The days of cold calling and blind emails are long past. In 2007, it required an average of 3.68 such contact attempts to reach a prospect. Today, that number has shot up to eight due to the proliferation of smartphones and spam filters. New techniques for sales lead generation are needed, and a recent exercise with a new client has shown that nothing works better than social selling.
Not long ago, we helped the CEO of a Silicon Valley startup who was looking for new ways of approaching prospects. Since 67% of a buyer's trek through a buying cycle is now done digitally, our focus was on creating and building trustworthy relationships online on behalf of the client. Here is the story of how our approach allowed our client to get 74 responses from buyers in just 120 days.
Step 1: Building a Narrow Target List
It's critical that you are targeting the right people, or efforts are wasted. Our first step was to gain a thorough understanding of the client's products and services as well as who their buyers are. From this, we developed a list of 500 prospects from tools such as Crunchbase, Owler, Datafox, and Socedo.
Once we had this list, the prospects were segregated based on their online social activity. The approaches varied based on these groups:
- We focused on creating and developing relationships with those who were socially active (LinkedIn/Twitter).
- With those who were not socially active, but warm to a second degree connection (we have mutual connections), we asked for an introduction.
- With those who were neither socially active nor warmly connected, we sent emails (a combination of cold and personalized).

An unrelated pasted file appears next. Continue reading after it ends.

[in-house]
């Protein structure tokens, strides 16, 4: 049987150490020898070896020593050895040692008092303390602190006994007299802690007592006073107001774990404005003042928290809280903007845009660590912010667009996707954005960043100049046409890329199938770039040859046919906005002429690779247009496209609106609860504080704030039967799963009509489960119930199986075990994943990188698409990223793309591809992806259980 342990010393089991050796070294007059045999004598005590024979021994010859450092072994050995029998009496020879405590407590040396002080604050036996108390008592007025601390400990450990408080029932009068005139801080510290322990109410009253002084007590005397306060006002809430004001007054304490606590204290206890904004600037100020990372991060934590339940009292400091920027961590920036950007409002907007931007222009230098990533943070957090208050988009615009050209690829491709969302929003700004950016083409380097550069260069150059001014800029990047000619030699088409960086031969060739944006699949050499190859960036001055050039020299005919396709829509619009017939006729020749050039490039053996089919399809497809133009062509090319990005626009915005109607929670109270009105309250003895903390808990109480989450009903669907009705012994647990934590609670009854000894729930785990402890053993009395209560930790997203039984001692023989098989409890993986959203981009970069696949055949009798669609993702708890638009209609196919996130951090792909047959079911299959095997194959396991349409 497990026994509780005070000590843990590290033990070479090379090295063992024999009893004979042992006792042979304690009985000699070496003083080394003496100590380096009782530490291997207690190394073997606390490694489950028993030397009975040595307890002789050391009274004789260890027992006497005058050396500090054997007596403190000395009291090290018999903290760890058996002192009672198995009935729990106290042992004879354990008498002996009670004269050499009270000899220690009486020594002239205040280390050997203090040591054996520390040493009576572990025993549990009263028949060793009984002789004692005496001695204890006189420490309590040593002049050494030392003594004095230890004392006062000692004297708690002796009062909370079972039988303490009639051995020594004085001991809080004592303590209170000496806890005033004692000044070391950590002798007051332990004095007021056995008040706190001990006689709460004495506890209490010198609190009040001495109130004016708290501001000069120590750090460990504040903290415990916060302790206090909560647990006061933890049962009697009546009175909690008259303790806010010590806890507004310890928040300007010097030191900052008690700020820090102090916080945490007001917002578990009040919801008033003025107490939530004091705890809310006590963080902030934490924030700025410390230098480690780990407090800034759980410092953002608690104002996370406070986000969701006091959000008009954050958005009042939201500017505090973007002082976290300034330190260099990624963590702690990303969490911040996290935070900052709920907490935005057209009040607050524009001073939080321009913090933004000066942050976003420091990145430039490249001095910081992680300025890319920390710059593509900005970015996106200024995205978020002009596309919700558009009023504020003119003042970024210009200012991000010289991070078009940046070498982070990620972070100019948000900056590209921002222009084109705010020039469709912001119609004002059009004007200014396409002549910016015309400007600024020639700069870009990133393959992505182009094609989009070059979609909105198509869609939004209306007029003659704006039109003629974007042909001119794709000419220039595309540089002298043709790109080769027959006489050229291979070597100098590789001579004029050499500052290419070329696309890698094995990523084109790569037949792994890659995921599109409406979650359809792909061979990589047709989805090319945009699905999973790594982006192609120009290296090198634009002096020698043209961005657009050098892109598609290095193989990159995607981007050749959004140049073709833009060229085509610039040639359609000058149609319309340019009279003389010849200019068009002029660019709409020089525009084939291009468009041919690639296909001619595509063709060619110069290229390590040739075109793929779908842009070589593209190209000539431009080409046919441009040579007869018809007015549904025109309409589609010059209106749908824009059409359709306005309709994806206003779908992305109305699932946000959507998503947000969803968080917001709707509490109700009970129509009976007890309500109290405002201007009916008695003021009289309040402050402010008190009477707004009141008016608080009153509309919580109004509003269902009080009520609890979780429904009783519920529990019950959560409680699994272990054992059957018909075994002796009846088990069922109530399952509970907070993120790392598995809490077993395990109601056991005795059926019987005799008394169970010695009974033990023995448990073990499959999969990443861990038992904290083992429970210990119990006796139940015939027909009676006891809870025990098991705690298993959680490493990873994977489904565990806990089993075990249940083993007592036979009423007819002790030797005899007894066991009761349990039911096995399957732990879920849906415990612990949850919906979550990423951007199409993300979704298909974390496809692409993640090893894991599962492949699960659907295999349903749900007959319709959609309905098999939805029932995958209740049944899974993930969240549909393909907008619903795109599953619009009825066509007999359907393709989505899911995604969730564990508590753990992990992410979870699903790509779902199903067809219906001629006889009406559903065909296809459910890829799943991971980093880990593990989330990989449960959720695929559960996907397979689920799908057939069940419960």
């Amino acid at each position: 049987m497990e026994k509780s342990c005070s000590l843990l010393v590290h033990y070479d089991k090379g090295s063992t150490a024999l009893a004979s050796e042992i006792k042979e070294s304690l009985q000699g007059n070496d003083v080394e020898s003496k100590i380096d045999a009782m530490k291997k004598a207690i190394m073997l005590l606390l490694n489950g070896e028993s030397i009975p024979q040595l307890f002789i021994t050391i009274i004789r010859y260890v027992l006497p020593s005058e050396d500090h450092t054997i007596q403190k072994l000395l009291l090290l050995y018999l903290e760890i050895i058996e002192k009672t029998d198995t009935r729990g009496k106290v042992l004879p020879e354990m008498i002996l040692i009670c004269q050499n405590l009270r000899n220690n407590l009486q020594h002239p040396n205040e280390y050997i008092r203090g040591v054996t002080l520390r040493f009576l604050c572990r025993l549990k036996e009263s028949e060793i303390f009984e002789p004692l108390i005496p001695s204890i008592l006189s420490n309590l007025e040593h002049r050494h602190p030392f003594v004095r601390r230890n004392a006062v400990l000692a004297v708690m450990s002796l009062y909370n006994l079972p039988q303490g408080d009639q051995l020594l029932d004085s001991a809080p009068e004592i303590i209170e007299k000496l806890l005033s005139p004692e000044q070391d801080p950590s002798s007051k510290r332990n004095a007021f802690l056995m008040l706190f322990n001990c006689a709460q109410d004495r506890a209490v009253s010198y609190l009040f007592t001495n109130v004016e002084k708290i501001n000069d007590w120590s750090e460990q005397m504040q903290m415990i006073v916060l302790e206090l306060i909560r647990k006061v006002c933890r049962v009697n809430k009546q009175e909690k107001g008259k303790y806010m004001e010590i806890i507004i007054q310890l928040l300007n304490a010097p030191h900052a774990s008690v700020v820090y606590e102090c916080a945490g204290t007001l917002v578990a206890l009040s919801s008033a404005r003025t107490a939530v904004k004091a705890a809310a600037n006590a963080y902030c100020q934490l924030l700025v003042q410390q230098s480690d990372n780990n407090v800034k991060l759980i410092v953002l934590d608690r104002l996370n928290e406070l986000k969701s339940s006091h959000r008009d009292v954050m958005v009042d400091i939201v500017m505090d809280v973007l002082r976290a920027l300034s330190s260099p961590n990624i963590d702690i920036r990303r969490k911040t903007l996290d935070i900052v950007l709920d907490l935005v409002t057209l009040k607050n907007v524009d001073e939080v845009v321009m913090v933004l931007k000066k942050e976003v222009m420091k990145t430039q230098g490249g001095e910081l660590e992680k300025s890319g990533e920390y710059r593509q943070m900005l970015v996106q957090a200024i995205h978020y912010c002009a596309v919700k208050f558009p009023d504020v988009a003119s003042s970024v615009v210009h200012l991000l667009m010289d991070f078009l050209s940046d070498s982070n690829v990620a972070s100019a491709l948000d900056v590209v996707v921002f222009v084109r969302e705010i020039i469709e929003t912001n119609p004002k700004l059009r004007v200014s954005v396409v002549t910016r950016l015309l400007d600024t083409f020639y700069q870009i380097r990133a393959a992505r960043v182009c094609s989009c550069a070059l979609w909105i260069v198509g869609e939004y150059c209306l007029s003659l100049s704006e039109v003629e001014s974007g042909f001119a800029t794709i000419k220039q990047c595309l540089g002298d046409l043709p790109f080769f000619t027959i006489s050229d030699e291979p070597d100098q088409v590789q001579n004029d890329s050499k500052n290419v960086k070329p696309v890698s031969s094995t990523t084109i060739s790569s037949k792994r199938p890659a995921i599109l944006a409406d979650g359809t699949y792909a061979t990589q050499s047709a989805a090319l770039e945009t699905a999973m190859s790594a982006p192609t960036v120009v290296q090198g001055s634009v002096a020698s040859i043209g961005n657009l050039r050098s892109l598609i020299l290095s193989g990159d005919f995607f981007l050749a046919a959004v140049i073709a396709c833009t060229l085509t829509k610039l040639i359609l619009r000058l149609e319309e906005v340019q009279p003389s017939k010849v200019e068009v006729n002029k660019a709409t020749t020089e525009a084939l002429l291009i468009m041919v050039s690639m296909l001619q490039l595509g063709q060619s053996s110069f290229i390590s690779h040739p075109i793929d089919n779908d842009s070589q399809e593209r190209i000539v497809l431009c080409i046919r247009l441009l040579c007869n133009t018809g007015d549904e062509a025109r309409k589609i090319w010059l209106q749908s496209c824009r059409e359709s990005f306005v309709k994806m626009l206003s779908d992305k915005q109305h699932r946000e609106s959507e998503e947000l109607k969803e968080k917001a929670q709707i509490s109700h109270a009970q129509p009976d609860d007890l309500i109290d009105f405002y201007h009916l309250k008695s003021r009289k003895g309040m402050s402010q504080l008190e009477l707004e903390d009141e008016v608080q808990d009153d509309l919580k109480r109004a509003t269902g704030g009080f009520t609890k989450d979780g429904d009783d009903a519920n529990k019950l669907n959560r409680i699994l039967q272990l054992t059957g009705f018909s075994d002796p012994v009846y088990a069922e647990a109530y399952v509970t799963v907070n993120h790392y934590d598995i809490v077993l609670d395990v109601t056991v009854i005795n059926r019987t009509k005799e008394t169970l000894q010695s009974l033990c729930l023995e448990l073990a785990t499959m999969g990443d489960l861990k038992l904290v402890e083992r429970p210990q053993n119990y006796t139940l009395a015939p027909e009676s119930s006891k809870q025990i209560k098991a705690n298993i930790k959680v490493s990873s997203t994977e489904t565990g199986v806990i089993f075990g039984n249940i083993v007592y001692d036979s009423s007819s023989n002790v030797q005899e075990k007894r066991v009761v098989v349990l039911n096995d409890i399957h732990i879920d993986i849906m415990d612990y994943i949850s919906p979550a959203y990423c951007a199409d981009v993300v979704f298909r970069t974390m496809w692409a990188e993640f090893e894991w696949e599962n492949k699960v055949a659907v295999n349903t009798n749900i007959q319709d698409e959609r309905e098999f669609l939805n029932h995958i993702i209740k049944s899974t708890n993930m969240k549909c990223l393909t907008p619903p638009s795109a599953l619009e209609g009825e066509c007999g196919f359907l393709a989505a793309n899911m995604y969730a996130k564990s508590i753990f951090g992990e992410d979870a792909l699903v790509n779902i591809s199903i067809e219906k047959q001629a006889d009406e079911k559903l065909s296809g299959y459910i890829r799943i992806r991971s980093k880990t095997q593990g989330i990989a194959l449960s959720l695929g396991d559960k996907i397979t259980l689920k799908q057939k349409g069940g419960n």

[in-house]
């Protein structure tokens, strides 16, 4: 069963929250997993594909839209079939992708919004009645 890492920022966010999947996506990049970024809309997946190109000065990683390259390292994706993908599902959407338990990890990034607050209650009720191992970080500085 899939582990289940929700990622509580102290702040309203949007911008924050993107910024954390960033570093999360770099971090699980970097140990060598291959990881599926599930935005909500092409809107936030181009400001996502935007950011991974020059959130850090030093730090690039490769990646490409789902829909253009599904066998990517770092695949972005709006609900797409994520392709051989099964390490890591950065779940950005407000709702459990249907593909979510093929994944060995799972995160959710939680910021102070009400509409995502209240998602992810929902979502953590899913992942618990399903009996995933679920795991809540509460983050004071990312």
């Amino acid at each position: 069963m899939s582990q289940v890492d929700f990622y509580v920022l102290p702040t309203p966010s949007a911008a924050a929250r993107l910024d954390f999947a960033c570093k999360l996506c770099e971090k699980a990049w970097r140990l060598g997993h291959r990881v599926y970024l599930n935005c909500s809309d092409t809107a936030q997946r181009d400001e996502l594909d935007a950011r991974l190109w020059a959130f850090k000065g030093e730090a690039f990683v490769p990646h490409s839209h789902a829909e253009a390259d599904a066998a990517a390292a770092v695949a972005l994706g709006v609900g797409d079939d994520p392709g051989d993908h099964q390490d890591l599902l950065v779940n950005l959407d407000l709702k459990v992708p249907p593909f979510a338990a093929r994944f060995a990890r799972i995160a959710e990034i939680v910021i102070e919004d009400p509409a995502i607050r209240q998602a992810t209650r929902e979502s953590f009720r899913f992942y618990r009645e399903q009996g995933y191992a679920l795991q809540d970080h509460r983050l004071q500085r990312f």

Step 2: Social Proof
The second step involved creating and building relationships with the first group. The client's profile was enhanced with customer referrals, and we worked on making additional connections through the first group. Using LinkedIn's blogging platform was another way to indirectly reach potential prospects and speak about the client's services. This is an excellent way to handle common objections with a broad audience.
Step 3: Social Engagement
Social selling is most effective with the first group, those who are socially active. It was with this group that we began monitoring activity and engaging by commenting on and liking material that they've shared. Re-sharing a prospect's post or tweet is also a great way to start to build a relationship and rapport. This is much more subtle than trying to sell directly to someone. It takes more of a time investment, but it works!
As members of the second group accept connection requests, the opportunity then opens up to start building a relationship there as well, albeit more slowly.
Based on the categorization of the prospects for this client, the response rates for each group were assessed.
(The blue represents buyers who responded with a yes or a no and the red are people who did not respond at all.)
- The socially active AND mutually connected prospects showed a 63% response rate. Out of 40 buyers, we heard from 25.
- The socially active but not warmly connected prospects showed a 46% response rate. Out of 62 buyers, we had responses from 29.
- Mutually connected prospects who were not socially active showed a 39% response rate. 40 buyers on the list fell into this category, and we had responses from 16 of them.
- The lowest response rate was 1.4% with cold contacts. Out of a list of 325, we had 5 conversations.
Generating more leads is an ongoing issue for most companies. While many are using social media to try to generate prospects and sales, they are only using it as a one-way communication tool to push information. The potential is there for much more if social selling is done correctly, as we've proven with our client by generating 74 conversions in just 4 months.